Dictionary of National Biography, 1885-1900/Leland, John (1691-1766)

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LELAND, JOHN (1691–1766), divine, was born at Wigan, Lancashire, 18 Oct. 1691. His father, after failing in business at Wigan, settled in Dublin, where he found an opening in business, and brought over his wife and three sons. John, the second, had an attack of small-pox in his sixth year, and for a year afterwards lost his memory. On recovering he showed promise, which induced his parents to educate him for the nonconformist ministry. He became joint-pastor with Nathaniel Weld of a congregation in New Row, Dublin. He was afterwards pastor of the meeting in Eustace Row, Dublin, where he died 16 Jan. 1766. He was created M.A. and (in 1739) D.D. by the university of Aberdeen. In 1731 he married Ann, widow of Thomas Magnay, minister in Plunket Street. Their children died young. Leland is said to have been a man of great memory and learning. He became known by his writings against the deists. He attacked Tindal, Thomas Morgan [q. v.], author of the ‘Moral Philosopher,’ Henry Dodwell (d. 1784) [q.v.] , and Bolingbroke (see below); but his chief book was ‘A View of the principal Deistical Writers that have appeared in England during the last and present century,’ &c. (1754–6), which, though the argument is commonplace, is a contribution of some value to the history of English thought. After the publication of the first volume, a second was added upon the writings of Hume and Bolingbroke. A supplement, forming a third volume, and including ‘Reflections upon Bolingbroke's Letters on the Study of History,’ was separately published in 1753. The whole work was afterwards with some changes published in two volumes. It is written as a series of letters to a friend, explained in later editions to be Dr. Thomas Wilson, rector of St. Stephen's, Walbrook, and son of the famous Bishop of Sodor and Man. Wilson had encouraged Leland to write against Bolingbroke, and when the booksellers refused to offer more than 50l. for the copy of the ‘Deistical Writers,’ published it at his own expense. The book, after passing through several editions, was edited by William Laurence Brown [q. v.] in 1798, with ‘A View of the Present Times’ appended.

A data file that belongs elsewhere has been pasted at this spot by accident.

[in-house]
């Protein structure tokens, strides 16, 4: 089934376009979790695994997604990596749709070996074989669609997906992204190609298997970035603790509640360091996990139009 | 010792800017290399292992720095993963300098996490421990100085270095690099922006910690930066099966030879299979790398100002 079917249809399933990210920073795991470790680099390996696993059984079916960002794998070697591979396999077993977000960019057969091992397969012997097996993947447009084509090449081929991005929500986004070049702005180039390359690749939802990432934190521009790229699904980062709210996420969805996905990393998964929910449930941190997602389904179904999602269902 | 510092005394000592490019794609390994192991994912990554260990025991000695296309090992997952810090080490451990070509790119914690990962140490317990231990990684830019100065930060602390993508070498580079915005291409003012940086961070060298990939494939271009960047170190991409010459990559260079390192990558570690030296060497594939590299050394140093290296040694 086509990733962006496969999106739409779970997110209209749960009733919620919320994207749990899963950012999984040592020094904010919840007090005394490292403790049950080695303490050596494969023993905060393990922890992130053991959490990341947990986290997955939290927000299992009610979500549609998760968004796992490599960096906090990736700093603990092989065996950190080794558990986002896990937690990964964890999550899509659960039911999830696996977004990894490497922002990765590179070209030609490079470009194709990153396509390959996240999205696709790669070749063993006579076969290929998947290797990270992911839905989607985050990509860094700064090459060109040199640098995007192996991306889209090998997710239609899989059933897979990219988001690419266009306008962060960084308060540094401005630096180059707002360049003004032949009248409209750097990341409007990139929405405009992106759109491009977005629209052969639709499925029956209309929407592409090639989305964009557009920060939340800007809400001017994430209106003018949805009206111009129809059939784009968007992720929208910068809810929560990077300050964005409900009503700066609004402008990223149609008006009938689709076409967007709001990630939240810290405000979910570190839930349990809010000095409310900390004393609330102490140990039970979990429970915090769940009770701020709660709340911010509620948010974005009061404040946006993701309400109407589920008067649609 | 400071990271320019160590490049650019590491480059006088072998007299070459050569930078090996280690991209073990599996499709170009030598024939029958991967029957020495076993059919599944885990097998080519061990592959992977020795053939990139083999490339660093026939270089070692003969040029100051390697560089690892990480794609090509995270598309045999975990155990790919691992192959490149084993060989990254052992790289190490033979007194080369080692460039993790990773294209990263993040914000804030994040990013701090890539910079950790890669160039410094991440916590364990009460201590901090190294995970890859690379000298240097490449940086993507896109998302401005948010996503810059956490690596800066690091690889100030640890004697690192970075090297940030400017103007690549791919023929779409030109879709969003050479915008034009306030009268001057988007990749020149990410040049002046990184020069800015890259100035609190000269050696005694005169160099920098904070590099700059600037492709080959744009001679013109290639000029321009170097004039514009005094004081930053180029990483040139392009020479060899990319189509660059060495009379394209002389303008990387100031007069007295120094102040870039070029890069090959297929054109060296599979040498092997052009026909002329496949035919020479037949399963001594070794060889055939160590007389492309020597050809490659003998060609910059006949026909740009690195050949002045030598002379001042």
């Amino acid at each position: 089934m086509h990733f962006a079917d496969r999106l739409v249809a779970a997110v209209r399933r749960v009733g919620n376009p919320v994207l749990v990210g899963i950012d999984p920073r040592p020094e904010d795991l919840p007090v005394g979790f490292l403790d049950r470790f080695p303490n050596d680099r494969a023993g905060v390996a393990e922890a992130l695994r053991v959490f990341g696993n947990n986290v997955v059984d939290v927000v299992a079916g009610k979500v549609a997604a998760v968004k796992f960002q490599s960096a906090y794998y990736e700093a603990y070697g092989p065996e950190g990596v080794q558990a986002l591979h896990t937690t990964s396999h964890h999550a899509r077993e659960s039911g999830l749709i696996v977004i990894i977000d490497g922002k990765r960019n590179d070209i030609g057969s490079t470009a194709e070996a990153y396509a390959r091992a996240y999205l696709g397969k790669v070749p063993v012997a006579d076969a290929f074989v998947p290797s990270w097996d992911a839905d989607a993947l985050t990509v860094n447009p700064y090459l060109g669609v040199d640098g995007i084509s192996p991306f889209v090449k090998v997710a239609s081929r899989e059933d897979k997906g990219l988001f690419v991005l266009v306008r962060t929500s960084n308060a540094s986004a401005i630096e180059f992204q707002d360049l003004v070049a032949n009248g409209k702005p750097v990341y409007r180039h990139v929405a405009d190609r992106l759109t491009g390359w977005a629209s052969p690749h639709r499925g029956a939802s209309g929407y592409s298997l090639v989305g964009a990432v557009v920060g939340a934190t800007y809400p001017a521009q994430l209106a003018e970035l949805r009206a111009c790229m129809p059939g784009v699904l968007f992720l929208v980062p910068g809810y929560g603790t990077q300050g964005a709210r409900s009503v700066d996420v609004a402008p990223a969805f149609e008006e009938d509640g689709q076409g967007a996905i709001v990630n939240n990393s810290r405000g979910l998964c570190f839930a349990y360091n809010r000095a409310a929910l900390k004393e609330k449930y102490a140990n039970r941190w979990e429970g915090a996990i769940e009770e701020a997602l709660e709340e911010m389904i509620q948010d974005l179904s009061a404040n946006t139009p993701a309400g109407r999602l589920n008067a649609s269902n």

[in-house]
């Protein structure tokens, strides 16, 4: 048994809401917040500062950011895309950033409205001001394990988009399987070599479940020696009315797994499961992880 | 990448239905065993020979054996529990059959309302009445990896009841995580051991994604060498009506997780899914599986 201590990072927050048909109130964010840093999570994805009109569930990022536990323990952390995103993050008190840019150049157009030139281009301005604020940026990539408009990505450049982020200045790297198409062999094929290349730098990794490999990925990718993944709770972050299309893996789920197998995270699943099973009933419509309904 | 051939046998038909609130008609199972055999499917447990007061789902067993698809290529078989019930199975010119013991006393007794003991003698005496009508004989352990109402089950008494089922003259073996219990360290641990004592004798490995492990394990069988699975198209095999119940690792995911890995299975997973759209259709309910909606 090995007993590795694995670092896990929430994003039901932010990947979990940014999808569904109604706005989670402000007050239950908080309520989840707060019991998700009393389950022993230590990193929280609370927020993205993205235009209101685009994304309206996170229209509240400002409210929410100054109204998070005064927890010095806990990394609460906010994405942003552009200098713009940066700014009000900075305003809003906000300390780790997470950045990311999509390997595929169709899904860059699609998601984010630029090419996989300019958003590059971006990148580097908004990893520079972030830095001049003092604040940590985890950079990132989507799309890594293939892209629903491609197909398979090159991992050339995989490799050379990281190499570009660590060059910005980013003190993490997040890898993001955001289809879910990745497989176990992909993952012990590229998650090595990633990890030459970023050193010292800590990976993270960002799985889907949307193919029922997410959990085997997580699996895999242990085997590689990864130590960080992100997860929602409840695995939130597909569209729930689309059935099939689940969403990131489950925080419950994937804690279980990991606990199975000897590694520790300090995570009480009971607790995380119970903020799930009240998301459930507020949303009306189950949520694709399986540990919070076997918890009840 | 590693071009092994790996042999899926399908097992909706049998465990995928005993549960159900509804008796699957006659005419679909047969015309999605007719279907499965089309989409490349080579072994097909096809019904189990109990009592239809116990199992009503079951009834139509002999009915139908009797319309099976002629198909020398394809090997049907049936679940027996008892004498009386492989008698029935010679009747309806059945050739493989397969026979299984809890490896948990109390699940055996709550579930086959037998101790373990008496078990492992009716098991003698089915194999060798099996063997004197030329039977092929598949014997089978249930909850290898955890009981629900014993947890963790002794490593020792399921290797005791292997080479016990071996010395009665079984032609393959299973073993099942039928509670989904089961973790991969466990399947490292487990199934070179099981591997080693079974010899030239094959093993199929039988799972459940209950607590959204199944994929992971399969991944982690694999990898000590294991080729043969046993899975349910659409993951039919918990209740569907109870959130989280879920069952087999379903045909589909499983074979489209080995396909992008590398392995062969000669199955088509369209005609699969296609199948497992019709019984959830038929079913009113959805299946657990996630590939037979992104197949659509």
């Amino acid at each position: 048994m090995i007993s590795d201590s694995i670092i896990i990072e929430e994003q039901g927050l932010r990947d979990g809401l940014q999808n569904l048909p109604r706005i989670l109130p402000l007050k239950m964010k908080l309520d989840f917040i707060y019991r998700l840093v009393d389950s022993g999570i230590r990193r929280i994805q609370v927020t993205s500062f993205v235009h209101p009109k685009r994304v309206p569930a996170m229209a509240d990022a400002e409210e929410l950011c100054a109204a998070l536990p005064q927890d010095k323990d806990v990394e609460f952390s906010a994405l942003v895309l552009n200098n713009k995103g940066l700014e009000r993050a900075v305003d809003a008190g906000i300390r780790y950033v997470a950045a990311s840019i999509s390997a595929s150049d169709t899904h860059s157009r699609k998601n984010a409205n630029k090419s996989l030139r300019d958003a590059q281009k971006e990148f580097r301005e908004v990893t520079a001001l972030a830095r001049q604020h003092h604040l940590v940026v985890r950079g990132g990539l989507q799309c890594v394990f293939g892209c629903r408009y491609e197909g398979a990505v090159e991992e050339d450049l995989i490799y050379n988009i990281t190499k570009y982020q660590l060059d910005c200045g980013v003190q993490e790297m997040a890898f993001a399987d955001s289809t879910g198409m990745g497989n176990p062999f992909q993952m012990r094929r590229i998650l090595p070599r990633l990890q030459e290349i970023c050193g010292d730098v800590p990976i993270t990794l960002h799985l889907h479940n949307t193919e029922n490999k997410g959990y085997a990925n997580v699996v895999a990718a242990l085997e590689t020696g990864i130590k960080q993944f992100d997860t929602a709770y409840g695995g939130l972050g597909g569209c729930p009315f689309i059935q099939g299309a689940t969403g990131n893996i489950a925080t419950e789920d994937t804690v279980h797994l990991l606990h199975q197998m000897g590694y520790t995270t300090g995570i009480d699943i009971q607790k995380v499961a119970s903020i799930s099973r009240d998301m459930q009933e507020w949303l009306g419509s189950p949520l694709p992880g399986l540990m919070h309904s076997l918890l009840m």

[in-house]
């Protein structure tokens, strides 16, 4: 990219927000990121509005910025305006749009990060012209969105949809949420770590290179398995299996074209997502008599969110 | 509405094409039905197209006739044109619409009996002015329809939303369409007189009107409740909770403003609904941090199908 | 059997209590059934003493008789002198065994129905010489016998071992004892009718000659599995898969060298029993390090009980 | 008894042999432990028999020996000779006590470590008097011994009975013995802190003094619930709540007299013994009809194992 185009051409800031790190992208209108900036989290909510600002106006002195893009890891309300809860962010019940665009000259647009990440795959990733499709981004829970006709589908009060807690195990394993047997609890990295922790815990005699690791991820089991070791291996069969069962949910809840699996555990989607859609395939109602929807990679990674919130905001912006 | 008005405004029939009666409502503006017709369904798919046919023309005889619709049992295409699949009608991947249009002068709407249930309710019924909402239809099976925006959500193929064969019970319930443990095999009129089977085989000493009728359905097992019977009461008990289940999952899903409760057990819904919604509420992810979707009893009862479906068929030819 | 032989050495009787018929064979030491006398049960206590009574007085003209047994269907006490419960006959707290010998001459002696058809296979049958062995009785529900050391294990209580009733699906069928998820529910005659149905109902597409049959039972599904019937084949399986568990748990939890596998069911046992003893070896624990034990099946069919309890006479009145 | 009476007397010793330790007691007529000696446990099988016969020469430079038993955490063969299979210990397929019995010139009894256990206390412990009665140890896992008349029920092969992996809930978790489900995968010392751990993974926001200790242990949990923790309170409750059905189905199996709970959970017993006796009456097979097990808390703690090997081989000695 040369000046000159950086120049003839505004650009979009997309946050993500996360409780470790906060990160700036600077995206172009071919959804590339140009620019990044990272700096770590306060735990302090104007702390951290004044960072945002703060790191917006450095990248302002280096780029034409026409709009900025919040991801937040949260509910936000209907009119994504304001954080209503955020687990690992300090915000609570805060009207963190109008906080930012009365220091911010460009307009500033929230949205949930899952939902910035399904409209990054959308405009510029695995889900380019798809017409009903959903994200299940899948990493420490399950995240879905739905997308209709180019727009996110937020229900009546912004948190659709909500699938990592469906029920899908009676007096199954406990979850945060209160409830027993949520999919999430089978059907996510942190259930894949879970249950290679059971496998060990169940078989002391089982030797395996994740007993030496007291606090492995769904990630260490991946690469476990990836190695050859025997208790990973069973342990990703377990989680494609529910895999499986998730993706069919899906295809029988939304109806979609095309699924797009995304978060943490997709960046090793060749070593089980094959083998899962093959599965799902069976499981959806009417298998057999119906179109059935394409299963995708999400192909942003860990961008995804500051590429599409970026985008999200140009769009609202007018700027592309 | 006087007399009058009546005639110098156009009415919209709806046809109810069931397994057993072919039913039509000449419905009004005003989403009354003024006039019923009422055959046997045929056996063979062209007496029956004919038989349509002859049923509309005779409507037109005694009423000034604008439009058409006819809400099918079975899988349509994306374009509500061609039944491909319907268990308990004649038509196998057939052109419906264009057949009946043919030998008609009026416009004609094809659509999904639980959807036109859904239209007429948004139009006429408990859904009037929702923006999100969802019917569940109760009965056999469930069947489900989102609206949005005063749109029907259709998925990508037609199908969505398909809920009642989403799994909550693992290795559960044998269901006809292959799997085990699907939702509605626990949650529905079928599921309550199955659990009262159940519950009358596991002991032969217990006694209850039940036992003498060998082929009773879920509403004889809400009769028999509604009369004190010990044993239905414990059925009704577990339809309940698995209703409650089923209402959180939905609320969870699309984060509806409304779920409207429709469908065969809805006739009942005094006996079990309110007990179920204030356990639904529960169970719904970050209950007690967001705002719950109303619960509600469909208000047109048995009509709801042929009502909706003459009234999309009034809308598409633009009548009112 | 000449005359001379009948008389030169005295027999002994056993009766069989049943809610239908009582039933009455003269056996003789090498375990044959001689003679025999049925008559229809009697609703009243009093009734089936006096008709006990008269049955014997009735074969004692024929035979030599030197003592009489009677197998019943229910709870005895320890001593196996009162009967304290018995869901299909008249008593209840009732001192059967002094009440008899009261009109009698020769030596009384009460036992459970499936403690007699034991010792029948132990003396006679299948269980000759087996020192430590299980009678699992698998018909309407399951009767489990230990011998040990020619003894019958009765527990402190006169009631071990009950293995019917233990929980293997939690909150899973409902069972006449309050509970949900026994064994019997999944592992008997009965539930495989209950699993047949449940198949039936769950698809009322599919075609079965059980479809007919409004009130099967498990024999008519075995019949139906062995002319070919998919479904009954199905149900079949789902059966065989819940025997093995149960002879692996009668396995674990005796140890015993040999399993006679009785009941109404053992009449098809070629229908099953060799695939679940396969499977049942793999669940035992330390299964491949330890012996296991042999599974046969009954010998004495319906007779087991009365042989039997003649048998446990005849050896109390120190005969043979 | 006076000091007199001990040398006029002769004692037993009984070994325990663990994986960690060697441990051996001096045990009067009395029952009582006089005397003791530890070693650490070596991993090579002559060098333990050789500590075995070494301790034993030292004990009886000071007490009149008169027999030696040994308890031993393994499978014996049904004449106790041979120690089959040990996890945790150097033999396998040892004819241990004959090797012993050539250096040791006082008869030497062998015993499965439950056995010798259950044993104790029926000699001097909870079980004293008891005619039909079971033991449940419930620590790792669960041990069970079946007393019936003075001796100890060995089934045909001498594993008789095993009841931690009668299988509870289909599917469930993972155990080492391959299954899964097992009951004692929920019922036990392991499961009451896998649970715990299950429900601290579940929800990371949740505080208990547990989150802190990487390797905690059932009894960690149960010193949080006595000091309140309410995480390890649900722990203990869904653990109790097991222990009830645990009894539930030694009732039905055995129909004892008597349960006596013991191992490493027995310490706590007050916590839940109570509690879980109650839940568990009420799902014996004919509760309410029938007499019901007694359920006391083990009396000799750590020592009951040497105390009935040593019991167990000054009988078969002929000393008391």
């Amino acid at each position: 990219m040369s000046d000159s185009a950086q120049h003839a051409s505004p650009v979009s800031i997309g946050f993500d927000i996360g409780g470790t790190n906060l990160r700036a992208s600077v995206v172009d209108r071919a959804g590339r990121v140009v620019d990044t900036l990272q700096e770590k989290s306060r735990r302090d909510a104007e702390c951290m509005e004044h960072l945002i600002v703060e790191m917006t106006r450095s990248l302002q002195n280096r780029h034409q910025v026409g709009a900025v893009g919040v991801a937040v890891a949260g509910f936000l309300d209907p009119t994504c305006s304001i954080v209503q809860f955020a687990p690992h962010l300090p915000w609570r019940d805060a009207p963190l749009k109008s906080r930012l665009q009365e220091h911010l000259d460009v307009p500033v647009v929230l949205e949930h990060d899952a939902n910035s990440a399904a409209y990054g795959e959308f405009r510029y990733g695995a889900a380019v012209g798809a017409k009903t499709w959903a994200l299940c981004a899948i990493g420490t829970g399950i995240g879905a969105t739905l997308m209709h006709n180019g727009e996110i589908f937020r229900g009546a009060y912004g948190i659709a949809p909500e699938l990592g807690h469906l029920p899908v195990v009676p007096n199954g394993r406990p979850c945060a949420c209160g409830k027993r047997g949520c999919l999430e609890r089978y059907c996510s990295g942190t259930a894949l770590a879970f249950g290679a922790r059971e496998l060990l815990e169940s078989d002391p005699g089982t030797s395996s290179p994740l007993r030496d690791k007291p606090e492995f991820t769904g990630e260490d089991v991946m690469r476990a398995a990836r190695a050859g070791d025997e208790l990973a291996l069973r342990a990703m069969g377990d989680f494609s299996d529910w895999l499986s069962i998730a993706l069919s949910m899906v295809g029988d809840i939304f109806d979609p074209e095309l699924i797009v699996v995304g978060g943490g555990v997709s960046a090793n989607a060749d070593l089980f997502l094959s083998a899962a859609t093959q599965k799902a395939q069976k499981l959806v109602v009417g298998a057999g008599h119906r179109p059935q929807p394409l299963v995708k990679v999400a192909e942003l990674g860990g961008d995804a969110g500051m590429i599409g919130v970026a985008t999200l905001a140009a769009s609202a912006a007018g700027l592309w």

Leland's other works are:

  1. ‘Answer to a late book [by Matthew Tindal] entitled “Christianity as old as the Creation,”’ 1733.
  2. ‘The Divine Authority of the Old and New Testament asserted, against the unjust Aspersions and false Reasonings of a book [by Thomas Morgan] entitled “The Moral Philosopher,”’ 1739; and second volume, in answer to Morgan's reply, 1740; German translation in 1756.
  3. ‘A Defence of Christianity, in two parts’ (the first on reason and revelation, the second in reply to Tindal), 1740; second edition, 1753.
  4. ‘Remarks on [Dodwell's] Christianity not founded on Argument,’ 1744.
  5. ‘The Case fairly stated; or Inquiry how far the Clause lately rejected by … the House of Commons would … have affected the Liberties of the People of Ireland,’ 1754.
  6. ‘The Advantage and Necessity of the Christian Revelation, shown from the State of Religion in the Antient Heathen World …’ 1764; 3rd edition in 1819.
  7. ‘Discourses on various Subjects,’ 4 vols. 1768–9, with life by the Rev. Isaac Weld, who preached his funeral sermon.

An historical romance, called ‘Longsword, Earl of Canterbury,’ published anonymously in 1762, was reprinted in 1831 as ‘by John Leland, D.D.,’ but can hardly have been his work.

A portrait was engraved by Hall.

[Life by Weld, as above; British Biography, 1780, x. 227–34.]

L. S.